Treefort: Wooden Indian Burial Ground levels the Record Exchange

If you’ve ever attended an in-store performance, you know what to expect: An intimate, acoustic set that delivers a shorter but more personal experience than a regular concert.

Or not.

Portland psychedelic-rock band Wooden Indian Burial Ground certainly was intimate for 45 minutes or so Saturday afternoon at the Record Exchange. But acoustic? Um, no.

As dazed fans stood between rows of CDs and vinyl, the group cranked up what had to be one of the loudest shows ever at the store.

This was aggressive, sometimes angry-sounding rock filled with reverb, yelps, barks, and science-fiction sound effects generated by a homemade analog synth box. It was alternately spacey and chaotic.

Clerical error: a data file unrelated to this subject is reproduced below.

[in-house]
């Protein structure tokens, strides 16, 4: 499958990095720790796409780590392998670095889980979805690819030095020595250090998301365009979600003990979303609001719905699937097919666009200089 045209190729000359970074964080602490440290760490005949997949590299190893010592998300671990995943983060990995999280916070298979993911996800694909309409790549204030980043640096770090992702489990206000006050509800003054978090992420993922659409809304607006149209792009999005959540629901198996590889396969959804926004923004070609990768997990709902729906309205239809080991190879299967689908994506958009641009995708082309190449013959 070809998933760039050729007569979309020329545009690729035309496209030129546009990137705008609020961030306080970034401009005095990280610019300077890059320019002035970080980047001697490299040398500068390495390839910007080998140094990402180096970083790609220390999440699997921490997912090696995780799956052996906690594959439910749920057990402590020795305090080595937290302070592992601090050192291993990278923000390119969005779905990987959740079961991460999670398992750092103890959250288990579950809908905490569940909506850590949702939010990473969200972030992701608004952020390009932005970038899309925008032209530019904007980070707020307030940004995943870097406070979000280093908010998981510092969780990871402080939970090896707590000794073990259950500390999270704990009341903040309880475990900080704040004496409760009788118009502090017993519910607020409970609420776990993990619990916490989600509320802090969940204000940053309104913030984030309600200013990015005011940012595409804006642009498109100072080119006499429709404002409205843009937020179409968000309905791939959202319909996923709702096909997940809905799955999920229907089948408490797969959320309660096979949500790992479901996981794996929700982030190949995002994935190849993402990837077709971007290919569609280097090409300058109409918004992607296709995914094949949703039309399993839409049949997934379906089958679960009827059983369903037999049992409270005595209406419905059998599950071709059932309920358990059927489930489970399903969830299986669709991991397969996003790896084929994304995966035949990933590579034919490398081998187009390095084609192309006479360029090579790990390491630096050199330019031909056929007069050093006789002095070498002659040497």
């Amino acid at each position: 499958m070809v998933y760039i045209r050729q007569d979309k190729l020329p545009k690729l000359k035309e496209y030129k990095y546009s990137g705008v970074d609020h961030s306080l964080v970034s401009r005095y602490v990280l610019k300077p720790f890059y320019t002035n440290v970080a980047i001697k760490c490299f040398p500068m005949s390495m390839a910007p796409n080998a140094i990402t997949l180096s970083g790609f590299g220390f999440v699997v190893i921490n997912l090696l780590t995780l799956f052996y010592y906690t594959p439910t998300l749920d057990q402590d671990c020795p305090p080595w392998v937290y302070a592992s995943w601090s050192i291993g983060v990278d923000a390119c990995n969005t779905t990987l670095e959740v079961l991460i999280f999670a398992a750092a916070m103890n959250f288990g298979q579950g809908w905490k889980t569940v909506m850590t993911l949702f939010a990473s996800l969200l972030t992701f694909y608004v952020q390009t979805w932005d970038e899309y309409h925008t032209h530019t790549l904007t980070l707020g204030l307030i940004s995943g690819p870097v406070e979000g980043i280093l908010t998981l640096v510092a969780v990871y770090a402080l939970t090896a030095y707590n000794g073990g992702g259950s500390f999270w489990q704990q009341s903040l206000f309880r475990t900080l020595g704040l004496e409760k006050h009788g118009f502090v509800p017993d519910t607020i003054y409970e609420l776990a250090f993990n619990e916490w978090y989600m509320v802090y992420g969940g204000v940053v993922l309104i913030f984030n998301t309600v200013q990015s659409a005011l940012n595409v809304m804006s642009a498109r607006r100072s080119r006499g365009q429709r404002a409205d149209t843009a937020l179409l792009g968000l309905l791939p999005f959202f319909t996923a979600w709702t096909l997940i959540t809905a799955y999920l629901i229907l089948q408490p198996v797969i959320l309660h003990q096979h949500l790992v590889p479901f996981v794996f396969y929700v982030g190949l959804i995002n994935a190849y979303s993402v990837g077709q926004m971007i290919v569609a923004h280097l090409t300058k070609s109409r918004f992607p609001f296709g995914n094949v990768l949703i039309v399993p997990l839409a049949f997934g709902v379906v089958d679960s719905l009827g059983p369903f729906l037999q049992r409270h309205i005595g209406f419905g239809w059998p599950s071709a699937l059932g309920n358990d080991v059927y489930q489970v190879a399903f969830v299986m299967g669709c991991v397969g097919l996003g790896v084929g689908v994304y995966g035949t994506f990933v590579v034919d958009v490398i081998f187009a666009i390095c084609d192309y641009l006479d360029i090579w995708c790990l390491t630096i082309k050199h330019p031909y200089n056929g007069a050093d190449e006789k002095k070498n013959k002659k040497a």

When a band member uttered a bit of off-color banter between songs, he quickly realized children were in the room and summed up Wooden Indian Burial Ground’s vibe with a sheepish explanation: “We’re not used to playing sober, or with lights. Or above ground, really.”

Next up at the Record Exchange: Camper Van Beethoven at 4:30 p.m. today. It will be softer.

Michael Deeds is the Idaho Statesman’s entertainment columnist and Scene magazine editor. His column runs Fridays and Sundays. He appears on the 6 p.m. broadcast of "Today's 6 News" on Thursdays and hosts a music show, "The Other Studio," from 9-10 p.m. Sundays on 94.9 FM The River.

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